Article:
— Ridge Meadows RCMP (@RidgeRCMP) March 27, 2020
Police had their sirens blaring and lights flashing across Maple Ridge and Pitt Meadows this week.
Not for any major disaster, but to show their support for local health care workers on the front lines of the COVID-19 crisis at Ridge Meadows Hospital.
Ridge Meadows RCMP started their campaign on Monday called Frontline For The Frontline.
“We just wanted to do something at the local level to support our community frontline,” said Cst. Julie Klaussner with the Ridge Meadows RCMP.
“All frontline staff across the country are being impacted by the COVID19 Crisis. In particular, our health care workers are being inundated,” read a message on the Ridge Meadows RCMP Facebook page, asking for residents to show their support as well by cheering, clapping and making noise from their front doors and balconies.
Police were not going into any single community, noted Klaussner. Police officers were participating, if they could, from the community they happened to be in at the 7 p.m. start time.
“We had police vehicles throughout town including at the detachment and by the firehall,” said Cst. Klaussner about Monday evening’s campaign, adding that for security reasons and safety of the officers she couldn’t share the number of police vehicles or staff that participated.
“It is hard to measure the scope of this, however the support online was overwhelmingly positive,” she added.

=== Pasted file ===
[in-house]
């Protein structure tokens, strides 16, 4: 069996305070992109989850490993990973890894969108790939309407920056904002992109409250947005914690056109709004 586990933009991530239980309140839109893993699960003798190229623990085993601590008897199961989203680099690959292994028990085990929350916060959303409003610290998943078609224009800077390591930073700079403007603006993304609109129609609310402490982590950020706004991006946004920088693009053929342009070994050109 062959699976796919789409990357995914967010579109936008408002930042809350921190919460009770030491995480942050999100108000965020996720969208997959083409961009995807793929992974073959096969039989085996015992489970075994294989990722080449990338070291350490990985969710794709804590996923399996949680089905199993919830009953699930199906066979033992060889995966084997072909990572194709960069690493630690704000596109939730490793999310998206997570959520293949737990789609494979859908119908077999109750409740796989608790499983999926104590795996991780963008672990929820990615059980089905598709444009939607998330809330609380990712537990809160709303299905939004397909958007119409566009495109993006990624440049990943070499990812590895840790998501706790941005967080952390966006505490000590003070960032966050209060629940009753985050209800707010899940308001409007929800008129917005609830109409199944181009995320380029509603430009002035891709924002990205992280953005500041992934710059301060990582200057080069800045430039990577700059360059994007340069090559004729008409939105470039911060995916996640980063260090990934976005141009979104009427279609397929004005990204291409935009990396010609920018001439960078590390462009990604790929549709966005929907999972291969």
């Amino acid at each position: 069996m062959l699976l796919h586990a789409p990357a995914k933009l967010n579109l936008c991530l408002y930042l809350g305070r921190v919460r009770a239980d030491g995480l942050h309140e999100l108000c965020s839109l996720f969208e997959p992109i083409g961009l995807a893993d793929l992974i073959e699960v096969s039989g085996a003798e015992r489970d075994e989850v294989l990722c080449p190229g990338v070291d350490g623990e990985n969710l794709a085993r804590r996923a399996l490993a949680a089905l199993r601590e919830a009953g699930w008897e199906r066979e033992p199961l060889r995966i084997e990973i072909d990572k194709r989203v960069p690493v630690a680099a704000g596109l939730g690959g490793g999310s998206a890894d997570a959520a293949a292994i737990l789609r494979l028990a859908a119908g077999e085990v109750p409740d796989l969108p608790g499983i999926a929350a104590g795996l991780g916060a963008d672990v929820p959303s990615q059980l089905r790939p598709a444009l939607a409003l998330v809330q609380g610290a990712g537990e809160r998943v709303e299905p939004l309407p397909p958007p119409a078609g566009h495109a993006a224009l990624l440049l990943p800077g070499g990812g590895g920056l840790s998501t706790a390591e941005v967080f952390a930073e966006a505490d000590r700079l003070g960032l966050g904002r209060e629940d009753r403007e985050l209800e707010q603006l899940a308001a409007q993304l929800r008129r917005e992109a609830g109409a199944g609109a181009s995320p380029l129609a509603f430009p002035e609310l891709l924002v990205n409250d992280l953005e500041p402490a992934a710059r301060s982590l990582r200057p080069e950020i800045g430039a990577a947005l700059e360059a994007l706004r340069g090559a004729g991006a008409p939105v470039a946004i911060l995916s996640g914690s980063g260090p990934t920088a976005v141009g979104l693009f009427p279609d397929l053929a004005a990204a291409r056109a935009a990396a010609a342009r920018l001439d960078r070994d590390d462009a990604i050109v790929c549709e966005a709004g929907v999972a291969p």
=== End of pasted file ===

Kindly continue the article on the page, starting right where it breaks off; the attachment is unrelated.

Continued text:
Klaussner added that officers could see people out cheering them on.
Comments online included those that went out to support the campaign and those that were disappointed they didn’t hear anything.
“Heard all the applause and air horns in Hammond was nice to see the support for the healthcare workers,” wrote Mike Montague.
“This literally put a lump in my throat. Thank you to everyone who has been working so tirelessly throughout this,” wrote Elizabeth Hand.
Joanne Strom thought that support should also extend to grocery store clerks and the pharmacies who go to work, “so we can get what we need.”
The trend started in West Vancouver where residents have been taking to their balconies at 7 p.m. every night, the time of shift change for health care workers, to cheer and make noise in support of their efforts.
Klaussner said the campaign will continue at 7 p.m. every night until the end of the week, then they will be taking it day by day.